Development and Underdevelopment in the History of Economic Thought

Competition universalism: Its historical origins and actual drawbacks

Graebner Claudius, Johannes Kepler University of Linz, Institute for Comprehensive Analysis of the Economy
Pühringer Stephan, Johannes Kepler University of Linz, Institute for Comprehensive Analysis of the Economy

This paper discusses the actual relevance and historical origins or ‘competition universalism’. In economics, competition tends to be conceptualized as a nearly ubiquitous element of today’s economies, or, at least, used to study a wide array of social and political relations. These include competition between firms for market shares, between individuals for prestige, countries for resources, athletes for victory, or politicians for democratic influence. This trend towards ‘competition universalism’ is not by accident: it was facilitated by the growing dominance of an economic approach that places less weight on descriptive accuracy and a consideration so socio-historical specificities, but instead focuses more on the development of generally applicable and analytically tractable mathematical models. The paper links this trend towards competition universalism, thereby, to developments in the dominant epistemological orientation in economics. It first explicates the historical genesis of competition universalism, and then discusses the extent that it has reached today. This development has not been followed by all economists, however: some paradigms kept the conceptual and methodological diversity of the classical economists with regard to the topic of ‘competition’. Correspondingly, the phenomenon of competition universalism is important, but not universal in economics today.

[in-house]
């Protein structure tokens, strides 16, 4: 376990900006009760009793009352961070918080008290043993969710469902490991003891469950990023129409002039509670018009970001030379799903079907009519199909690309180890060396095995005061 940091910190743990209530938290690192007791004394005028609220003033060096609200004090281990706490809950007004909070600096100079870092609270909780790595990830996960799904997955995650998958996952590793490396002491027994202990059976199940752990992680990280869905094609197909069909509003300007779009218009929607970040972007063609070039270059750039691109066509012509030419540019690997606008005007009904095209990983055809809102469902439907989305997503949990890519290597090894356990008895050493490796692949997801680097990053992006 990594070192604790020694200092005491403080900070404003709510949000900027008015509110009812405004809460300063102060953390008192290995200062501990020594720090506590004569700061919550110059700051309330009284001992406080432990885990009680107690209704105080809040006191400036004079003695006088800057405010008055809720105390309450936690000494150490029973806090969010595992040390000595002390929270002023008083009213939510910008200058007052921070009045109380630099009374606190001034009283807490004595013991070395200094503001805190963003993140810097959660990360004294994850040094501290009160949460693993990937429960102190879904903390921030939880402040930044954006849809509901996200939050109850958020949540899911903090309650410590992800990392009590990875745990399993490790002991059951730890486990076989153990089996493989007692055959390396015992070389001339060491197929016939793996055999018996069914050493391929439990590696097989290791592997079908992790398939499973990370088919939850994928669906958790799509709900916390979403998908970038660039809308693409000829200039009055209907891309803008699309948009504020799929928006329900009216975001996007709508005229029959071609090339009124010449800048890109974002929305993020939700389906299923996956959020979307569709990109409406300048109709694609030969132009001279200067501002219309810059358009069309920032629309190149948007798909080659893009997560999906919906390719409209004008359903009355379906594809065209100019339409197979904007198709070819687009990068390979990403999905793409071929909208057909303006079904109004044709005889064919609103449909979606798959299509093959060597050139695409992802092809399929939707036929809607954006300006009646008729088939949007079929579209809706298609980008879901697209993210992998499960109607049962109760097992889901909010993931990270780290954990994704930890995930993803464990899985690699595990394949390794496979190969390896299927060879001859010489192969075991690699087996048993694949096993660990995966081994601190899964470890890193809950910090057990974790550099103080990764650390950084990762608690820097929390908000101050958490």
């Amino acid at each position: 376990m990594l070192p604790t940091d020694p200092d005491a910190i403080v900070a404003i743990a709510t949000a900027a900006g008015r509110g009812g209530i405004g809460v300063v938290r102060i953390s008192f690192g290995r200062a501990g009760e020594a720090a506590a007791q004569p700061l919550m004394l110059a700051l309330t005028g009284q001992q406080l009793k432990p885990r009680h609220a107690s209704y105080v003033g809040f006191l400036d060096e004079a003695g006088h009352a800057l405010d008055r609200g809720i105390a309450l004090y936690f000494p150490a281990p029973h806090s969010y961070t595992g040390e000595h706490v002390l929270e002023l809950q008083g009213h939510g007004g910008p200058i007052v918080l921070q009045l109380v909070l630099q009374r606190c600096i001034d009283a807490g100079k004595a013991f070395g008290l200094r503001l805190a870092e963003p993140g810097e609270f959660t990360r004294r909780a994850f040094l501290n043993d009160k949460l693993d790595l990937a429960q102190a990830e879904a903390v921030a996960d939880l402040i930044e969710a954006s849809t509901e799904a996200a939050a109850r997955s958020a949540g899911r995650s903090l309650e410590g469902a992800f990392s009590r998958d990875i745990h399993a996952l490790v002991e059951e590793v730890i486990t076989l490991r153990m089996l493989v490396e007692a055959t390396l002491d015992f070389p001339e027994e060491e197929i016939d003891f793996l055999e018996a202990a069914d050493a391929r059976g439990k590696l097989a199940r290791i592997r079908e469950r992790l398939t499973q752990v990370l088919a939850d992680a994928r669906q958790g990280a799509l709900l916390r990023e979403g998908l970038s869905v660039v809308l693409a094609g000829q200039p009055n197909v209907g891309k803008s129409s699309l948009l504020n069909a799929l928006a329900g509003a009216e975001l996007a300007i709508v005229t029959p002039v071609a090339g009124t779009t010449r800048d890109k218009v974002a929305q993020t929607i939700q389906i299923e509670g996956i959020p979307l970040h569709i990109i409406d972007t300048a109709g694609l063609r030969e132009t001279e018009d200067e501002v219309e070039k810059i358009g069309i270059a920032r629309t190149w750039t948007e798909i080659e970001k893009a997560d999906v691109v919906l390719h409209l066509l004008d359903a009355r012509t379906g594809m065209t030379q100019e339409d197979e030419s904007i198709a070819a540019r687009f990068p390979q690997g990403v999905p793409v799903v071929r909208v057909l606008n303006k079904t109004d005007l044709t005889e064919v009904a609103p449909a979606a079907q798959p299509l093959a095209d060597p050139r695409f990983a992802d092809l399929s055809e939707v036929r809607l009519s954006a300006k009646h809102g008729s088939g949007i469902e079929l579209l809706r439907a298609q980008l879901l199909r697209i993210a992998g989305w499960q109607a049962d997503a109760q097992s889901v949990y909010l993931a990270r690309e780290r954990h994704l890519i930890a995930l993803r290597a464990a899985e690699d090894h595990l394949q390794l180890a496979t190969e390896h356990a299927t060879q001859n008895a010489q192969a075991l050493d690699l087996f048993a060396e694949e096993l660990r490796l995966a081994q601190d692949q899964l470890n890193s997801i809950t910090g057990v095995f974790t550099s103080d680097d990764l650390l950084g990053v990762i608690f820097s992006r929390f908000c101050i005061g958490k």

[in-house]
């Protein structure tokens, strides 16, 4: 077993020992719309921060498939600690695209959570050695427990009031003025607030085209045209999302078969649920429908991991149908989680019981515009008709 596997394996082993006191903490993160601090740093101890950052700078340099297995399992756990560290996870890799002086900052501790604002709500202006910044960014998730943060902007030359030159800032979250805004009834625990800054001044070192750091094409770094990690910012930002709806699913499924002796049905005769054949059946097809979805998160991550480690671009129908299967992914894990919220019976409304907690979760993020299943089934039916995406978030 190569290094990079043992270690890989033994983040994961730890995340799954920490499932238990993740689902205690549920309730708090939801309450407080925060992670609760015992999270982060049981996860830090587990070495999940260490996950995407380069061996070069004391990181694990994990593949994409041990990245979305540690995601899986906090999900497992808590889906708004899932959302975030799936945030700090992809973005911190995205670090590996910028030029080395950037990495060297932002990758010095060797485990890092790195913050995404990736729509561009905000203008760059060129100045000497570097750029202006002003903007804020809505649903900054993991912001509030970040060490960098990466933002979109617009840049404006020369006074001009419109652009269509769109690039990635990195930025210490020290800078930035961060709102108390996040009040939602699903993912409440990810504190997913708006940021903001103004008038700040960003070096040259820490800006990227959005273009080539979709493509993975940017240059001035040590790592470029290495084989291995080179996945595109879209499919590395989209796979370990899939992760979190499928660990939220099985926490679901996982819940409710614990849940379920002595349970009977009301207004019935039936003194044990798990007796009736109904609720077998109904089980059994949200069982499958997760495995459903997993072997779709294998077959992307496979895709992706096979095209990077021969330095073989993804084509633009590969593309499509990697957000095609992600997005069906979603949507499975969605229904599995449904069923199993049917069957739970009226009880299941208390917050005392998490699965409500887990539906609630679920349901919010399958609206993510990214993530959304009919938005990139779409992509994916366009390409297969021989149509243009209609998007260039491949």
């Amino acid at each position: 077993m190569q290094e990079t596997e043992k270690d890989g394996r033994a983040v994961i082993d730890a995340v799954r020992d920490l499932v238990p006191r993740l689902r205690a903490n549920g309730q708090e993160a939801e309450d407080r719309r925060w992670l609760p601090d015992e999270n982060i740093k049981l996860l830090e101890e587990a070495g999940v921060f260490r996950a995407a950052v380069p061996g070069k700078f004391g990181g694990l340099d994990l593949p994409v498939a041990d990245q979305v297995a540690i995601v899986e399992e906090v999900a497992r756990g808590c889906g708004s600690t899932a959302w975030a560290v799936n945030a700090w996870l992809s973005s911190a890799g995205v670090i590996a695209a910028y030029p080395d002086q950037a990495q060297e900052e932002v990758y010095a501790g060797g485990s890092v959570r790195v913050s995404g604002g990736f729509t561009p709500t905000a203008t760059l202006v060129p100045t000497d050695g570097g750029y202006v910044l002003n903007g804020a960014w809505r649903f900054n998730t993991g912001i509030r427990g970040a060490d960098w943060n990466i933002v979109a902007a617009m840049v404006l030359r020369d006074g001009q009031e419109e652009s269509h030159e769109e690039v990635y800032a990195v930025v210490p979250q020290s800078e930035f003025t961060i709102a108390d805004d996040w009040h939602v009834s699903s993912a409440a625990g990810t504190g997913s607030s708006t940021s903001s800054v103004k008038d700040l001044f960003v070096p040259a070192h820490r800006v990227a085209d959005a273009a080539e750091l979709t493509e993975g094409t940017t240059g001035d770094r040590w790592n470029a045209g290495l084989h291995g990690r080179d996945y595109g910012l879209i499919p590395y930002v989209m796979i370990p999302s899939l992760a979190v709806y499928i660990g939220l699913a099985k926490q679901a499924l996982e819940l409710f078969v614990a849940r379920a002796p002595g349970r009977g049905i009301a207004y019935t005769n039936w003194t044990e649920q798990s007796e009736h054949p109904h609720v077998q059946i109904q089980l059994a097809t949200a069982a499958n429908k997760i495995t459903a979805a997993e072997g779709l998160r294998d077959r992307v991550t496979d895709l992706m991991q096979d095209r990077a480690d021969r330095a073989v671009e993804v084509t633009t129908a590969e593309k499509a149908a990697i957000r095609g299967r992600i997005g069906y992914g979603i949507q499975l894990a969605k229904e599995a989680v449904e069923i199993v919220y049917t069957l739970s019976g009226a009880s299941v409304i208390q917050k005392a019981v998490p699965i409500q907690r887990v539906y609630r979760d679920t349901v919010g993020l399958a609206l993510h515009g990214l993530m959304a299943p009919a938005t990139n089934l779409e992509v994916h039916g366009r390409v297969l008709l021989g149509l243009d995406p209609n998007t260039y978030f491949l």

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Keywords: competition universalism; economic and social sphere; economic imperialism; economic methodology

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